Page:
MOVIE-STAR BEAUTY Chinese soprano Ying Huang’s refined, well-focused voice seemed tireless, but she didn’t give Madame White Snake much else by way of character.
"I can no longer stand to let this travesty continue," sings a character in Madame White Snake, the new opera based on an ancient Chinese legend co-commissioned by Opera Boston, which has just presented its world premiere. I'm afraid I shared the sentiment at last Friday's performance. The inspiration for this project came from first-time librettist Cerise Lim Jacobs, a retired lawyer and federal prosecutor born in Singapore who specialized in creative writing at the University of Pittsburgh. Her libretto began as a love poem to her husband. The couple aroused the interest of Opera Boston and the Chinese-American community, and they contributed some $200,000 of their own money to mount an opera. Unfortunately, the story bogs down in a clumsy amalgam of banalities, from the flat "How are you?" (the one line that actually got a laugh) to a series of pedestrian homilies reaching for oracular insight ("Is it ever possible to fully know one another?"; "Love belongs not in your mind but in your heart"; "More time — mere mortals moan for more time"). Stilted abstractions ("vulnerability," "intensity," "supremacy," "humanness") deny characters a distinctive or believable voice. And they're hard to sing.
This is also the first opera by the distinguished Chinese-born composer Zhou Long, who survived the Cultural Revolution and is now a professor at the University of Missouri–Kansas City. His score is colorful, even ecstatic, but it doesn't escape banality either. Zhou uses a Western orchestra with Chinese percussion and three Chinese instruments — clay and bamboo flutes and the two-stringed erhu. The idiom is all too familiar, though skillfully orchestrated. For the title character — the snake demon who, like Keats's Lamia, falls disastrously in love with a human — he uses slithery "bent" musical lines and extreme high notes. But other characters also have these bent lines, so the musical characterization seems insufficient. And despite the impressive playing of the orchestra under Gil Rose, the score lacks a compelling dramatic shape. The most memorable moments are the choruses for the spirits of drowned children (the accomplished Boston Children's Chorus), settings of Chinese poems Zhou himself translated and had already composed before he became involved with this opera.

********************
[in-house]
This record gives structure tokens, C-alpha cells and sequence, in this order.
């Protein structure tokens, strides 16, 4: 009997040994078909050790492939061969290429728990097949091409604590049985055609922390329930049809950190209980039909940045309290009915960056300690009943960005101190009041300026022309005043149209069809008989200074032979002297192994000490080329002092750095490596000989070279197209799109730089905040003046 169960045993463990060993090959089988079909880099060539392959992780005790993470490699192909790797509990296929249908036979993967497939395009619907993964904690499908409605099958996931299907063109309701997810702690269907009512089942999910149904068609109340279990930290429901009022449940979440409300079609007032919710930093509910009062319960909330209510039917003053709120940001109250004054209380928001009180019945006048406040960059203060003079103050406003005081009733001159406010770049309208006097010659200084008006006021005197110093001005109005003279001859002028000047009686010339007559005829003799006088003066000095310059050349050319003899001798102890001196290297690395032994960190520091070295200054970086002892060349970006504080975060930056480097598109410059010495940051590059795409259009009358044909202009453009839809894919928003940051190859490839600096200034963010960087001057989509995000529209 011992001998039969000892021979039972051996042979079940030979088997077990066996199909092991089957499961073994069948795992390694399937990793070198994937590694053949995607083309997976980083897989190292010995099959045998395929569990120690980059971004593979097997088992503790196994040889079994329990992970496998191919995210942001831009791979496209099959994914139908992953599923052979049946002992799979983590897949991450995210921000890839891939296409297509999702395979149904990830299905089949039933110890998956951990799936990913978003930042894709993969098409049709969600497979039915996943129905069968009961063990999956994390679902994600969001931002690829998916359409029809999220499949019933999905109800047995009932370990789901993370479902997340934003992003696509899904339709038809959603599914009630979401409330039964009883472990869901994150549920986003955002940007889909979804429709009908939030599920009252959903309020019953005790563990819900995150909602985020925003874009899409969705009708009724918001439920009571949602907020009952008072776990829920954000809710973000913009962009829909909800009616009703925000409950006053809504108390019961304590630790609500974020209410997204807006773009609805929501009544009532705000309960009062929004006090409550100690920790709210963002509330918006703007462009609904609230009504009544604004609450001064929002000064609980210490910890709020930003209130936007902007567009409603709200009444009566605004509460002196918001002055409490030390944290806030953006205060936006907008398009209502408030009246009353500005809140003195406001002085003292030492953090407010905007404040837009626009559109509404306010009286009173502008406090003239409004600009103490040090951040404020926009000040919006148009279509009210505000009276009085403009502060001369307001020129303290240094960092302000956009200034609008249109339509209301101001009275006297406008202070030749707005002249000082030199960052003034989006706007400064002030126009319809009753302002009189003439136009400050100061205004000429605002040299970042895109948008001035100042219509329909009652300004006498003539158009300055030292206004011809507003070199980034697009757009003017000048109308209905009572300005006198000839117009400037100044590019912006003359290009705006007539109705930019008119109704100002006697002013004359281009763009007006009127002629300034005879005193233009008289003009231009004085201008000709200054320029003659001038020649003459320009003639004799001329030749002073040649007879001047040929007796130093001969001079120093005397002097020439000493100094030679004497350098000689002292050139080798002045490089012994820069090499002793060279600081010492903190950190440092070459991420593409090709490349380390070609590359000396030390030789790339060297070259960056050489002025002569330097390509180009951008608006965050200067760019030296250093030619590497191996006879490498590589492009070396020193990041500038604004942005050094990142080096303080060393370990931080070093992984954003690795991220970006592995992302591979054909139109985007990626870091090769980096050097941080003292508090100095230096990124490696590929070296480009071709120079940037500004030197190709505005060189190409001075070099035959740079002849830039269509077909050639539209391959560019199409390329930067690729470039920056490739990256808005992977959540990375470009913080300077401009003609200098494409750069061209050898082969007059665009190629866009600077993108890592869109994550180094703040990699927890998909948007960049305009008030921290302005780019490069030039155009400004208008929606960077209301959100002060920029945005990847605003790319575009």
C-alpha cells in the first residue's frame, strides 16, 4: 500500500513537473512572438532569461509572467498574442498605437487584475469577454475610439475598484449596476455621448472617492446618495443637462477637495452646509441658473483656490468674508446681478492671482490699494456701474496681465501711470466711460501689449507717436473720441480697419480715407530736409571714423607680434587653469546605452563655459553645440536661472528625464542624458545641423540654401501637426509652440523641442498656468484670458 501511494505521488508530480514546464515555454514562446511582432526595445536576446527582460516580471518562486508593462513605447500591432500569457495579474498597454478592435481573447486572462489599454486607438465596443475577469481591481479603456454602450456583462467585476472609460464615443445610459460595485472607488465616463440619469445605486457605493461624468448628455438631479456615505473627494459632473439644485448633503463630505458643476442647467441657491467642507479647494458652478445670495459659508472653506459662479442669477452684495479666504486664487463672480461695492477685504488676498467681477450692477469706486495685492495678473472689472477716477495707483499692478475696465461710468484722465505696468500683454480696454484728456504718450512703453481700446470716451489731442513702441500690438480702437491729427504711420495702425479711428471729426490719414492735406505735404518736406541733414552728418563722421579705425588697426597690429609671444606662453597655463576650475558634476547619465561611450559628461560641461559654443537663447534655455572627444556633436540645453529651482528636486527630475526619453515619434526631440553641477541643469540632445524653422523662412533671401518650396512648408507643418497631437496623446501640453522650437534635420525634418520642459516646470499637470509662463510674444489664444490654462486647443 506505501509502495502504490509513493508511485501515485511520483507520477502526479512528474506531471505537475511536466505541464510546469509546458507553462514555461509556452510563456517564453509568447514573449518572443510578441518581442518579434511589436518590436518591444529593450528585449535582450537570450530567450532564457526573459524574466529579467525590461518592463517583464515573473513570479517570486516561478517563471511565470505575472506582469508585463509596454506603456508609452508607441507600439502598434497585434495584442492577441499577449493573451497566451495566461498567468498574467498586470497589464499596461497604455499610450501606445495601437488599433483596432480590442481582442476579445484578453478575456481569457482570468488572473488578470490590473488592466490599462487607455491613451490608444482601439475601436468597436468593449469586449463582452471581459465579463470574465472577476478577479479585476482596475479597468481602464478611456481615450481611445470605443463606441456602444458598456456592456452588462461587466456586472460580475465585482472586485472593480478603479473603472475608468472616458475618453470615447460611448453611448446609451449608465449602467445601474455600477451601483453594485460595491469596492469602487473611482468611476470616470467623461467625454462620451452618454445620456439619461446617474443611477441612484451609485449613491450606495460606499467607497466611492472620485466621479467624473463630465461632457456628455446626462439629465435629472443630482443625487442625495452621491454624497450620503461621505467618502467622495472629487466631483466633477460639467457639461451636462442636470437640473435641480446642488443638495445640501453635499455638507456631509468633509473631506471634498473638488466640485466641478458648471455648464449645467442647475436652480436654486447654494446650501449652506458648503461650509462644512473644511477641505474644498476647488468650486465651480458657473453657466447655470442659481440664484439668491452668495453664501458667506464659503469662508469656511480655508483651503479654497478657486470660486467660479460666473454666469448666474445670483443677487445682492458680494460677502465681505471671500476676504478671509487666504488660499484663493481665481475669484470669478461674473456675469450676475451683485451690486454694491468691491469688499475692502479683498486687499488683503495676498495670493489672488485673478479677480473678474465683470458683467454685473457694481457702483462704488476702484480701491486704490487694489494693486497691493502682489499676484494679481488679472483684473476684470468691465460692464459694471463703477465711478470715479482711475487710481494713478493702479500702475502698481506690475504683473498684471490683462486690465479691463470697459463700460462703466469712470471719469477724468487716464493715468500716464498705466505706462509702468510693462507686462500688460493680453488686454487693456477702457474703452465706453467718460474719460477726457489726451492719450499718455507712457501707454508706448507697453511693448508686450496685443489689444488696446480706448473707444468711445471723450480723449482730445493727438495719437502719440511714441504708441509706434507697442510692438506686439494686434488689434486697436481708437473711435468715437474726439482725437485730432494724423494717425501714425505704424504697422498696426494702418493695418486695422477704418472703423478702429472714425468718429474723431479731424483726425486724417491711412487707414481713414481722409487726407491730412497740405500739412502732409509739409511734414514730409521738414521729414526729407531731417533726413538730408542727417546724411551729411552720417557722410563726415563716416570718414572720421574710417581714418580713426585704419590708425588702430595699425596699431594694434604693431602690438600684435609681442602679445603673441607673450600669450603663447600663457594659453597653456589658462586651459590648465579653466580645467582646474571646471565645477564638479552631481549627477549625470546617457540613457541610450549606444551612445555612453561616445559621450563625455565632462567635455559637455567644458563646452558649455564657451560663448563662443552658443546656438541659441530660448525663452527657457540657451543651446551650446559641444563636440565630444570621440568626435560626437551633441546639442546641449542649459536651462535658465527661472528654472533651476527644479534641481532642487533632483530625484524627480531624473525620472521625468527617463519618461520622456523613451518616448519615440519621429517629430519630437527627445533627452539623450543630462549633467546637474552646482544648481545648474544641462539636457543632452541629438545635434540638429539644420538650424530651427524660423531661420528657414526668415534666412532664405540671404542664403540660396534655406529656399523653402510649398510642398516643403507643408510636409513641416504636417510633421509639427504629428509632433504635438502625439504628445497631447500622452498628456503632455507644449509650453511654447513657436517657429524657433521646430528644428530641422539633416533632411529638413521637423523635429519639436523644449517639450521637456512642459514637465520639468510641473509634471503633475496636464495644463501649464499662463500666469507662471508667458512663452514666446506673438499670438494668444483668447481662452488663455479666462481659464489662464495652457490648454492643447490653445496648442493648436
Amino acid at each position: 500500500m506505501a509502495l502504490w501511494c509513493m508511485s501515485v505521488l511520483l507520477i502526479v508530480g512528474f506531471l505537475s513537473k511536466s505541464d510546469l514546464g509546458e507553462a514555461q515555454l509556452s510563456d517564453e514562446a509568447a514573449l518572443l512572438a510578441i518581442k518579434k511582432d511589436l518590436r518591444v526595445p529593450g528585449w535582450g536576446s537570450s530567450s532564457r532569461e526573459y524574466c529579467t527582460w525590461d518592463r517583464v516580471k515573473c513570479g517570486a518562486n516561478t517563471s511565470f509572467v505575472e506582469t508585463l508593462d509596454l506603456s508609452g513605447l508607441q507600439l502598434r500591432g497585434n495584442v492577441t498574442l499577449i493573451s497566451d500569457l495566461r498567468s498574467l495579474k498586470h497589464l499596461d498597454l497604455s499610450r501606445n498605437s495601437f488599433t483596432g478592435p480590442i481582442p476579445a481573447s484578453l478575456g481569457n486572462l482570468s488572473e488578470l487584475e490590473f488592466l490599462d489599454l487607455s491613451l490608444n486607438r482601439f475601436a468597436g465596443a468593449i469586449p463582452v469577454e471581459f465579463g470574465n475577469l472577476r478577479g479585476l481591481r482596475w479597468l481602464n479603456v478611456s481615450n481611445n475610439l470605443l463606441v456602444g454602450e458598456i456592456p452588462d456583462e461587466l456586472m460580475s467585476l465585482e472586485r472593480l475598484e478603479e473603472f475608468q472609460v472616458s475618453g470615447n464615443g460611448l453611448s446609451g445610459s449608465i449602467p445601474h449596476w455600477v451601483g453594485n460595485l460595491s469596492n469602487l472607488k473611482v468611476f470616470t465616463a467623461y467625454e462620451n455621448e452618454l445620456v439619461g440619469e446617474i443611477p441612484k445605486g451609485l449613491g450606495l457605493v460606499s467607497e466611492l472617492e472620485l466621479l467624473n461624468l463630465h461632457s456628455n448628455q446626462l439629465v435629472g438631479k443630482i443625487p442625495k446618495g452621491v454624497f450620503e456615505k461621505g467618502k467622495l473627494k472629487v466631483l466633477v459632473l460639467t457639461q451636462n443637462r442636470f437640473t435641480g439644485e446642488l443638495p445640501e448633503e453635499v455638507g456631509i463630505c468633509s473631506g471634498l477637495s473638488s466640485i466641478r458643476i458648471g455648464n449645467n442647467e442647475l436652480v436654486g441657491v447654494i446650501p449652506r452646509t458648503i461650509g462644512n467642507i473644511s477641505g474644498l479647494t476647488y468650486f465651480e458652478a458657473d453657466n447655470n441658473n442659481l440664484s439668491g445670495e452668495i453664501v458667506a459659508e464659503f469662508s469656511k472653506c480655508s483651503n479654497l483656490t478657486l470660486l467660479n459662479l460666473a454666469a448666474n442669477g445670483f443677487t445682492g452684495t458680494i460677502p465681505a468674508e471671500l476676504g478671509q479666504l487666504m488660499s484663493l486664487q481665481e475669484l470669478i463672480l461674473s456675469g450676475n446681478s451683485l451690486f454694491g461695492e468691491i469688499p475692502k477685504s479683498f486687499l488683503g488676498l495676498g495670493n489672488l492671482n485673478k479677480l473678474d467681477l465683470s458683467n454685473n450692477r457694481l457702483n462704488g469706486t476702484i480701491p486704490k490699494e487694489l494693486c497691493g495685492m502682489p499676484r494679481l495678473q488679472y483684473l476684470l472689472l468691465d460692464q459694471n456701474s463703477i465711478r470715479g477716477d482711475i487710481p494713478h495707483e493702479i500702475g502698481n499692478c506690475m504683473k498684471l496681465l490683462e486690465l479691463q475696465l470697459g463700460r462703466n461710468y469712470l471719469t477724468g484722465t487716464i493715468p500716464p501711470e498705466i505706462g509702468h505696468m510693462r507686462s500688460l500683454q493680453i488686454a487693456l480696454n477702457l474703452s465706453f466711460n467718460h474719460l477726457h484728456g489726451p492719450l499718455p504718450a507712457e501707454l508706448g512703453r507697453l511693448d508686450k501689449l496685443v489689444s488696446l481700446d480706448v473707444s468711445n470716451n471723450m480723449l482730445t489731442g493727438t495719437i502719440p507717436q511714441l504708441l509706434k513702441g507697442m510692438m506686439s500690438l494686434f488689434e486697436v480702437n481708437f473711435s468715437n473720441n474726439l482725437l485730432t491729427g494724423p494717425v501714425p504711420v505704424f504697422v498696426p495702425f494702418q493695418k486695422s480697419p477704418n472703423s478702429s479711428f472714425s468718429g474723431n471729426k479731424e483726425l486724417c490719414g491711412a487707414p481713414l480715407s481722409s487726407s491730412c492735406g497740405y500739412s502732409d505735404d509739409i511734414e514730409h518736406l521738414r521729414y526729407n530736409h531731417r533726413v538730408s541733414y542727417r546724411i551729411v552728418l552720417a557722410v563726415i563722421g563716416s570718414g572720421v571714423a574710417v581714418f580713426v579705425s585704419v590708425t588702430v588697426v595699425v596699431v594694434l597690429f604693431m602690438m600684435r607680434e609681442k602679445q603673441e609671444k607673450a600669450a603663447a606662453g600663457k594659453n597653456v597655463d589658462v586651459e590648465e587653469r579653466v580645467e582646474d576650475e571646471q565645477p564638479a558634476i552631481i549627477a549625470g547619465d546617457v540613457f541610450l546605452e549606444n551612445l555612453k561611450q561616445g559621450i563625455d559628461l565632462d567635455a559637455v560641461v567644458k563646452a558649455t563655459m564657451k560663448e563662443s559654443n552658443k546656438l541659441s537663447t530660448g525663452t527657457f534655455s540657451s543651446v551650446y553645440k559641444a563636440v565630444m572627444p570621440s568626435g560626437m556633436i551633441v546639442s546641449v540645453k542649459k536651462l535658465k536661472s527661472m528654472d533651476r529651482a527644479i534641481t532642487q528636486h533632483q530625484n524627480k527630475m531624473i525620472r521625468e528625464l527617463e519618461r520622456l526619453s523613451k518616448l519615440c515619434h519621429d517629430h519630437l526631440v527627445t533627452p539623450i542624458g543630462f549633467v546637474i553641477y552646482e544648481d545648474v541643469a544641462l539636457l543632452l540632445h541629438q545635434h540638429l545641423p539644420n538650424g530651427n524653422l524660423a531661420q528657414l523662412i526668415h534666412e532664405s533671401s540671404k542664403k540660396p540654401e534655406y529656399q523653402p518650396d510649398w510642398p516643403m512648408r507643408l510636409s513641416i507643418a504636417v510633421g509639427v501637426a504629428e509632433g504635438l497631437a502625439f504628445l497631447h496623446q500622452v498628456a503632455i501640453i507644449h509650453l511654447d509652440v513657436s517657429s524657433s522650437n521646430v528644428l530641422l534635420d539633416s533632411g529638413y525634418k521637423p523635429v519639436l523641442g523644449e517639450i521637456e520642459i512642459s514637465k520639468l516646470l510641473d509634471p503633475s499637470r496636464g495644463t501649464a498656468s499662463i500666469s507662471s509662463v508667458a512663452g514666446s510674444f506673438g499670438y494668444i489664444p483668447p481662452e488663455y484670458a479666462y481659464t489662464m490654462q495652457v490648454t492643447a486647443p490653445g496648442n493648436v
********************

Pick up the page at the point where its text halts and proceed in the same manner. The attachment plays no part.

The production, directed by Robert Woodruff, former artistic director of ART, is breathtakingly misguided. The story is a nature myth, and the opera's four intermissionless acts represent the seasons: spring (falling in love), summer (consummation), autumn (doubt), winter (betrayal). Woodruff, attempting to "universalize," resisted any impulse to suggest China. (What's wrong with suggesting China in a Chinese legend?) And instead of conveying nature, the set (David Zinn) looks like an art gallery, with confining white walls hung with black-and-white portraits and Dan Flavin–like neon lighting above and below. This turns into a modern high-rise apartment, with picture windows (getting washed), a long black couch, and (so help me) a bathtub (with a flash of posterior nudity — Opera Boston isn't saying whose): urban images more appropriate for Company or Sunday in the Park with George. "My village is your village," Madame White sings to her lover, but in what Chinese village do girls wear nothing but evening gowns? And Peter Nigrini's fluid video projections only underlined Woodruff's static stage pictures, which rarely responded to the music or helped create or explore character.